3.3. Cloning of Puma into rAAV
Puma cDNA was synthesized and amplified using RNA extracted from HEK 293 cells. RNA was isolated from HEK 293 cells applying Qiagen RNeasy Mini Kit and cDNA was synthesized. Amplification was done through the application of the following primers: 5´-accggatccGCGGCGCGAGCC-3´ and 5´-actgcggccg cTGTTCCAATCTGA-3´ (the nucleotides that are shown with the lower case letters stand for restriction site for Bam HI and No tI, respectively). Following to the cDNA synthesis and amplification, PCR products were double-digested with the BamHI-NotI, and then were sub-cloned into pUC19. Puma encoding gene was fused to the downstream of the hTERT promoter by splicing by overlap extension PCR (SOE PCR) method. Puma and hTERT (that has already been sub-cloned in to p CDNA 3.1) were amplified by polymerase chain reaction. The amplified fragments were ligated together applying another round of PCR. The fused hTERT-Puma fragment was digested with the SalI-NotI and subsequently was ligated into the pUC-19. The fused hTERT-Puma was further subcloned into both AAV and mi-AAV to generate p-AAV and p-mi-AAV respectively.
3.4. Production of Recombinant AAV Vectors
Approximately a week and a half before viral production, HEK-293 cells were grown in the high-glucose DMEM medium containing 10% FBS and 100 mg.mL-1 penicillin G-streptomycin at 37ºC supplemented with 5% CO2 incubator. Endotoxin-free plasmid (Thermo scientific) of the rAAV (p-AAV, mi-AAV, p-mi-AAV), and the adenovirus helper plasmid, pFD6, which provides the cloned vector with the adenoviral helper, were prepared. For a 15×150 mm plate preparation, 187.5 mg of the cis plasmid plus 562.5 mg of each helper plasmids were utilized. The three plasmids were transduced at the molar ration of 1:3:3 into the HEK-293 cells (seeded at a density of 1.3×105 cells.cm-1, 3 days before transfection) by means of calcium phosphate method.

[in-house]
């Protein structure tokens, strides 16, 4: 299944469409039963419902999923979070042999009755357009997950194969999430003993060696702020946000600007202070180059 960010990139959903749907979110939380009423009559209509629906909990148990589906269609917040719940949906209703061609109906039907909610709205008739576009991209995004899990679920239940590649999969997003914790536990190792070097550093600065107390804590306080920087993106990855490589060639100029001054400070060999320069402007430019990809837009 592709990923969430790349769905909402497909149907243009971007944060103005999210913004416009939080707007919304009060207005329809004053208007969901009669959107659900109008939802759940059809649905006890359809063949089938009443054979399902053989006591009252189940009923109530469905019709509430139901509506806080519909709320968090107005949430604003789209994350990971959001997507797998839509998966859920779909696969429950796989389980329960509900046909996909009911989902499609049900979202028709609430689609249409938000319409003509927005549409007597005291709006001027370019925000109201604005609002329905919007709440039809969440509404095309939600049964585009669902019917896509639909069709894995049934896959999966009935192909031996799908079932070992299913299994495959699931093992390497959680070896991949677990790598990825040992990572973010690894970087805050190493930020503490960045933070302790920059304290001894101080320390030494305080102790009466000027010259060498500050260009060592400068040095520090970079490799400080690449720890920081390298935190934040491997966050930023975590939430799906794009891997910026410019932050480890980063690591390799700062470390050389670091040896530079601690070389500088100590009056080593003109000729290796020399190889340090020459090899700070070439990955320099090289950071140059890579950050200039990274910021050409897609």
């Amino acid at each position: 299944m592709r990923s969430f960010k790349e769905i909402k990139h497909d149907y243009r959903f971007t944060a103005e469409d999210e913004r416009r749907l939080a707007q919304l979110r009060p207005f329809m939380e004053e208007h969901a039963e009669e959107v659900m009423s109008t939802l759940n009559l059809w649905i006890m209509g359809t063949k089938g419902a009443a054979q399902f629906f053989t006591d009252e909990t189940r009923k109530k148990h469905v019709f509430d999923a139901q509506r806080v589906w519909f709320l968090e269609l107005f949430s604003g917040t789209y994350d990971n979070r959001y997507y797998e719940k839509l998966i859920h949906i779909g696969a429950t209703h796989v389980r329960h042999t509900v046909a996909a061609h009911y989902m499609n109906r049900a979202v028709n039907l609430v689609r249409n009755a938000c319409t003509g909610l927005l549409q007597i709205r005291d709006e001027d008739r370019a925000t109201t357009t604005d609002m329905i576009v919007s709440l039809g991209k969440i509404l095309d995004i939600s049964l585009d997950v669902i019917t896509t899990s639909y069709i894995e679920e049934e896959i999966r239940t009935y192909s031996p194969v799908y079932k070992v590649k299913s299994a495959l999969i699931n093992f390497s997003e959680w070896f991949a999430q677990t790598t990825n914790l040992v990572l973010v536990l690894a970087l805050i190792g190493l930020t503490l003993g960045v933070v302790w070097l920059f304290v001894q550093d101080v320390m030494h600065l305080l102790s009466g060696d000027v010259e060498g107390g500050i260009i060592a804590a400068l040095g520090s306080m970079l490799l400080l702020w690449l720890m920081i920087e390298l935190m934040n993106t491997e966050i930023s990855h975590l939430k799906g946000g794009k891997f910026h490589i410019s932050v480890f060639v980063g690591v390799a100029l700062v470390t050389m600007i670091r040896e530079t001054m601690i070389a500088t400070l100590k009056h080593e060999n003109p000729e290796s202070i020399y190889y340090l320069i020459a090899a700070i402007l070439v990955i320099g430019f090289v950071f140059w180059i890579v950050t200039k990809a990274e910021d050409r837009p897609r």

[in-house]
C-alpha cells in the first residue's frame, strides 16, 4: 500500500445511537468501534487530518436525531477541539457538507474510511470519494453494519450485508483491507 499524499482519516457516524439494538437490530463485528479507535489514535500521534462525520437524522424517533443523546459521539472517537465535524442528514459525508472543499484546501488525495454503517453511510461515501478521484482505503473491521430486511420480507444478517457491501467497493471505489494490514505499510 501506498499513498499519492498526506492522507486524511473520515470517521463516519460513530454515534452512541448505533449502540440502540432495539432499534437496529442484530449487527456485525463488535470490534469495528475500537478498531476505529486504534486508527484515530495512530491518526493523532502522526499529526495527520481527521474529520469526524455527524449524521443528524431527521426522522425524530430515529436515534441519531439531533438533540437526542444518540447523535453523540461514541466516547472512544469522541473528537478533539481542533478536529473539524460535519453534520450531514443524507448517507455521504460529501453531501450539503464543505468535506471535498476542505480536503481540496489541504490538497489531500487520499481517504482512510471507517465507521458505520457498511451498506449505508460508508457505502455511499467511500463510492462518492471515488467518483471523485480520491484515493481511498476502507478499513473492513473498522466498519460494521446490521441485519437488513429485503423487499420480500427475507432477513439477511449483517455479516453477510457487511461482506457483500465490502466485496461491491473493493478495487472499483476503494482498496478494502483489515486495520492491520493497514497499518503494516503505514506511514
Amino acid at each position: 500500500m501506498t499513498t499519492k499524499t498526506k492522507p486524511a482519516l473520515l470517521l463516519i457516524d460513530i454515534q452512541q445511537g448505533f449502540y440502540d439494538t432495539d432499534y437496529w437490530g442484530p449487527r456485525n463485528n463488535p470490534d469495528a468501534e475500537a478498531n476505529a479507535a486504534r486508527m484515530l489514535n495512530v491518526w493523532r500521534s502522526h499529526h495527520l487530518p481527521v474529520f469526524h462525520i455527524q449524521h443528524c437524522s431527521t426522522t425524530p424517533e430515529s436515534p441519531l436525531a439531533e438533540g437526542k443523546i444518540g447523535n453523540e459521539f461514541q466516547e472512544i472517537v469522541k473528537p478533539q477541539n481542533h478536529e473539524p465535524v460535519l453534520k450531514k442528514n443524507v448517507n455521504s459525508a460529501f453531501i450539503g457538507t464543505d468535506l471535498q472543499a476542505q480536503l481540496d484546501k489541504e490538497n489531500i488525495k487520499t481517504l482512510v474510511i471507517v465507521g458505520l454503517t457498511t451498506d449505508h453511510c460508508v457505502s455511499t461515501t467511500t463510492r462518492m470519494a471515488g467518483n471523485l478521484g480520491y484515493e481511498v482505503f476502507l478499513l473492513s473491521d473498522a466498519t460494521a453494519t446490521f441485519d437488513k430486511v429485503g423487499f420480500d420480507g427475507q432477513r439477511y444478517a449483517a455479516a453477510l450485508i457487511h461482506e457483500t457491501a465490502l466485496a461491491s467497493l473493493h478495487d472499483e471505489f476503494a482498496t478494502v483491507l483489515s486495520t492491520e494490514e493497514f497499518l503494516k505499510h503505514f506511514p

Briefly, 1 to 2 h before transfection, each 10 cm diameter plate of the human 293 cells (at 50% of the confluence) was fed with 10 mL of the fresh DMEM containing 10% fetal bovine serum without antibiotics. A total of 25 mg of the plasmid DNA, both the helper plasmid and the plasmid harboring the gene of interest was dissolved in 1 mL of 0.25 M CaCl2 and then rapidly mixed with 1 mL of the HEPES-buffered saline (50 mM HEPES, 280 mM NaCl, 1.5 mM Na2HPO4 [pH 7.12]) and was added to the cells. About 8 to 12 h after transfection, the medium was exchanged with the fresh DMEM containing 10% fetal bovine serum and antibiotics. Three days post-transfection, the transduced HEK-293 were collected and lysed with repeated freeze/thaw cycles. The cell lysate was clarified using low speed centrifugation at room temperature and the rAAV particles were purified by the affinity chromatography using AVB Sepharose High Performance (GE Healthcare). The trapped rAAV particles were eluted from the affinity column with 65 mM glycine buffer (pH 2.7). The purified rAAV particles were concentrated to a volume of 500 mL and were dialyzed against 2x PBS/0.001% pluronic acid exploiting Amicon 100 k MWCO concentrators (Amicon, TX).
3.5. rAAV Characterization by the Real-Time PCR
The viral titer of the vector preparations, the amount of viral particles that include a single-stranded DNA, was estimated by standard quantitative real-time. In brief, the purified rAAV particles were treated with the DNAseI (15min at 25ºC) before viral DNA purification. Proteinase K was applied to digest viral capsid (60 min at 65ºC). Viral genome was then amplified with the rAAV specific primers WPREfor (ggc tgt tgg gca ctg aca at) and WPRErev (ccg aag gga cgt agc aga ag) using 2×SYBR Green master mix (Applied Biosystems) operating real time PCR instrument (Corbett RG 6000: 4 min at 95ºC ensued by 45 cycles of 10 sec at 95ºC, 15 sec at 60ºC, 2 min at 72ºC). A standard curve of the diluted plasmid equivalent to 3.9×109 to 1×1011 vg was utilized to calculate virus titers of rAAV preparations. The primers for amplification of the control glyceraldehyde-3-phosphate dehydrogenase (GAPDH) were: the forward 5´-ctcagacaccatggggaaggtga-3´ and the reverse 5´- atgatcttgaggctgttgtcata-3´.
3.6. Transduction Confirmation
3.6.1. Quantitative Estimation of the Puma Expression Using Real-Time PCR
Transducted BT-474 cells were grown in DMEM containing 10% fetal bovine serum. Cells were detached from the plate and washed twice in PBS. Then cells were mixed with the RTL (Qiagen RNeasy lysis buffer) lysis buffer. RNA extractions were carried out according to Qiagen R Neasy Mini Kit. Quantitative PCR was performed using miR-128 (for p-mi-AAV and mi-AAV) and Puma (for p-mi-AAV and p-AAV) exploiting specific primers and Syber Green master mix. GAPDH was amplified as a control using primers mentioned above.
3.6.2. Western Blot Analysis